Further to a seminar held by the Irish Institute of Pensions Management, with Clare Dowling (Auto Enrolment Programme Manager, Dept. of Social Protection) and Brendan Kennedy (Pension Regulator) presenting.
Legislation is being drafted currently, which when enacted, would provide for the following;
- Early 2024 introduction of a Mandatory Pension Automatic Enrolment (AE) System that would compel all employers to automatically enrol and contribute to a pension for all staff. Currently offering a PRSA facility, with tax relief provided at source via payroll for employees to contribute to their own retirement is the statutory minimum. Employers must facilitate this, where they do not offer membership of an Occupational Pension Scheme to employees within 6 months of joining service. But are currently not required to make a contribution.
- Employers operating with their own occupational pension schemes prior to the introduction of AE would likely be exempt [criteria for exemption to be agreed].
- Differs from our current system, as no tax relief on contributions. There would be a top up from Government which in real world terms would equate to a 25% income tax relief.
- NB Currently single individuals earning up to 36.8K per year would do better under the new system as they only receive 20% income tax relief under the current one – where contributions levels are equivalent.
- NB 40% income tax payers would not do as well under an AE system.
- The system would not be run through a broker channel and there is no choice for employers who have no pension – no opt out of this for the employer.
- It is envisaged that there will be no choice for members in Investment Manager, with potentially 4 outsourced managers appointed, but with blind investment system. The 4 fund choices would entail (Conservative, Moderate and Higher Risk, with a default Lifestyle). From what was presented we understand there would be no mechanism for any advice, other than information posted online.
- Essentially the AE system aims to reach the 750K low to middle income earners whose employers do not operate a pension currently or make any pension contribution.
- An Employer would be required to match a contribution equivalent to 1.5% of base salary in year 1 of introduction and this will build to 6% match over 10 years, across all employers and employees. So new employers setting up a company in 2035 would require on day 1 to offer 6%+6% – not linked to tenure of employee for clarity.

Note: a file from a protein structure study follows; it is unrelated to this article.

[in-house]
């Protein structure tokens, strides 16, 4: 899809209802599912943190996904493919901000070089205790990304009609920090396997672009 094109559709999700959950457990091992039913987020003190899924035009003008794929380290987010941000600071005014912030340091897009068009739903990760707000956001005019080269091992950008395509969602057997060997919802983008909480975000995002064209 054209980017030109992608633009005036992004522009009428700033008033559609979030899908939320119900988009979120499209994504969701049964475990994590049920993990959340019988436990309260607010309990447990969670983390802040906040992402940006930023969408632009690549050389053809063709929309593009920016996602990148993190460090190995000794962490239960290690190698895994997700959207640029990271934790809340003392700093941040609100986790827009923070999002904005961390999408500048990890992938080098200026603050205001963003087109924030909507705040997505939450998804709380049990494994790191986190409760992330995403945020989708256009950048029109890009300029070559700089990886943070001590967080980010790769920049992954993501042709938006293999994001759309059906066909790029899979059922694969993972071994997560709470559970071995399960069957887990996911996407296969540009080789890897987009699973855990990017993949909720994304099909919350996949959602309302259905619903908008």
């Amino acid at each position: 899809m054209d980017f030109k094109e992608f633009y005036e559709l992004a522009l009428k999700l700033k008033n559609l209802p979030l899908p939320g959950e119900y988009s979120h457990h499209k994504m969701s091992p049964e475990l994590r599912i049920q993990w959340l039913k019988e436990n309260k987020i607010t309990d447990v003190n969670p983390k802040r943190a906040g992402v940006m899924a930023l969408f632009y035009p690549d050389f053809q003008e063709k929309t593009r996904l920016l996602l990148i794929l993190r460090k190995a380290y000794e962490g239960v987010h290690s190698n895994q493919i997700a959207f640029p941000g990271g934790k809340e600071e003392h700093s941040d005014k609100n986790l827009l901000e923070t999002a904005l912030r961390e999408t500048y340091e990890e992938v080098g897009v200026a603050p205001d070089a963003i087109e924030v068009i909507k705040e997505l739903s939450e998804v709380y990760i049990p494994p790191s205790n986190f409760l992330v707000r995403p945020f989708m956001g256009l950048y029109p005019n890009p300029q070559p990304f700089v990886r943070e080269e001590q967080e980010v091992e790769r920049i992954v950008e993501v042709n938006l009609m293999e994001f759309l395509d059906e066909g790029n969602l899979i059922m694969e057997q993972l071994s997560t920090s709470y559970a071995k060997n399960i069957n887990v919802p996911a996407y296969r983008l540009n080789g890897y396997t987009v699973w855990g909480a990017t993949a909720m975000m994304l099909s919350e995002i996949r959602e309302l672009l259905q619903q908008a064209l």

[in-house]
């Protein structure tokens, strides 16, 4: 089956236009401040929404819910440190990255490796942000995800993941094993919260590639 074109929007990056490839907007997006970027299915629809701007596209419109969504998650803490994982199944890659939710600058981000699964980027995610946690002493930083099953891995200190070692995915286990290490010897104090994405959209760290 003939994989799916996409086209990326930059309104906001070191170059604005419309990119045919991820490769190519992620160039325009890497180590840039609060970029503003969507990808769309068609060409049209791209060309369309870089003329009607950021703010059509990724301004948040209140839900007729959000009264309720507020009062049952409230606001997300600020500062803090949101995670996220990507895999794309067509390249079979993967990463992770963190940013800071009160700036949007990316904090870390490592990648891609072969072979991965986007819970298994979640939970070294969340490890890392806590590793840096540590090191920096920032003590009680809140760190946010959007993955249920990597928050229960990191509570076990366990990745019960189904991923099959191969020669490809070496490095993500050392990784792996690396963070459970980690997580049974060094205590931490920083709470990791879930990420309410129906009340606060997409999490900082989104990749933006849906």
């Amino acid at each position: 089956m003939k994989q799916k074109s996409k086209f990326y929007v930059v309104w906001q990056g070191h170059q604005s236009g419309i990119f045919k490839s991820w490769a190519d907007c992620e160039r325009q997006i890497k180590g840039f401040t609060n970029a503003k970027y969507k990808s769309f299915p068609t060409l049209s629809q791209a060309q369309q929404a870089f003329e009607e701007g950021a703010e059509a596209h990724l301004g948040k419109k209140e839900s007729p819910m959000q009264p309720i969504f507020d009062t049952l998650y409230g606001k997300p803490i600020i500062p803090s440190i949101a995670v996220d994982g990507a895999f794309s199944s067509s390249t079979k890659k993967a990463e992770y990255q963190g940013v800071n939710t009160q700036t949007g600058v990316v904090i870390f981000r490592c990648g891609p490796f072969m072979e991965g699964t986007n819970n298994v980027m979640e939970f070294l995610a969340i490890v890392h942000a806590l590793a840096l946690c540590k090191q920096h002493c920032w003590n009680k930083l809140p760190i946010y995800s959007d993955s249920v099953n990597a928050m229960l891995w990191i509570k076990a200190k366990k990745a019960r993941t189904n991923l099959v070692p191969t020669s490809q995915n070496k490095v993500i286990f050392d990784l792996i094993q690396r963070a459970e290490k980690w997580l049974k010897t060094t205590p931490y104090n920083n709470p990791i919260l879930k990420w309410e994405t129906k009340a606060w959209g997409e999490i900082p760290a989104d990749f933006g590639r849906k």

A lot of scepticism abounds that this can possibly be achieved in such a short time frame, and the fact that this type of initiative has been discussed since as early as 1988 has fed into this. In our view, it could certainly happen and the fact that is has been trumpeted in a very loud and public manner would further suggest it may.
What could the potential impact of this mean? It could create another them and us pension system, currently we have the Private vs Public Sector pensions debate and comparatives, if AE proceeds, we may see an expansion of this to the ‘Good Private Sector DC Pension’ vs. ‘Yellow Pack Private Sector AE Pension’ – but ultimately anything that furthers the potential for a good retirement saving regime is good for employees with no pensions, which to remind ourselves is the aim of this exercise.
As an aside to AE, all of this at a time when the Pensions regulator is seeking to massively reduce the number of private sector pension schemes operating by forcing employers into Multi-employer Master Trusts where the Authority can regulate all of the eggs in approximately 10 Master Trust baskets, leaving only the largest employers and schemes operating under their own Single Employer Trusts. The Pensions Authority is actively working and seeking to reduce the thousands of pension schemes (Occupational Pensions, including Single Member Executive Pensions) operating to a more practical 2,000 pension schemes and then to further reduce this to 400 – in their ideal world over a period.
Currently, employers operating their own occupational pension schemes and who wish to maintain them in 2023 will have to pay an additional €10-50K+ per year in trustee and governance costs from Jan 1 2023, as the Risk Management, Audit and Actuarial (for DB) – key function holder requirements take hold. It was made clear that non-compliance is not an option and any employers and ultimately trustees who do not meet the requirements by the deadline will be viewed as breaking the law and subject to penalties.
We have very few employers who will likely remain under their own Single Employer Trust as a result of these additional punitive costs, and we are assisting the vast majority with regard to a move to Master Trust as a result.
The Author of this article is Davin Spollen who is Head of Life & Pensions at Glennon, Vice President of the Irish Institute of Pension Management and Executive Board Advisor to the Asinta Employee Benefits Network.
Glennon Employee Benefits and Financial Planning advise companies, their employees, and individuals with regard to their pension arrangements. If you need advice in this area please reach out to Davin and his team, email@example.com or call 017075880.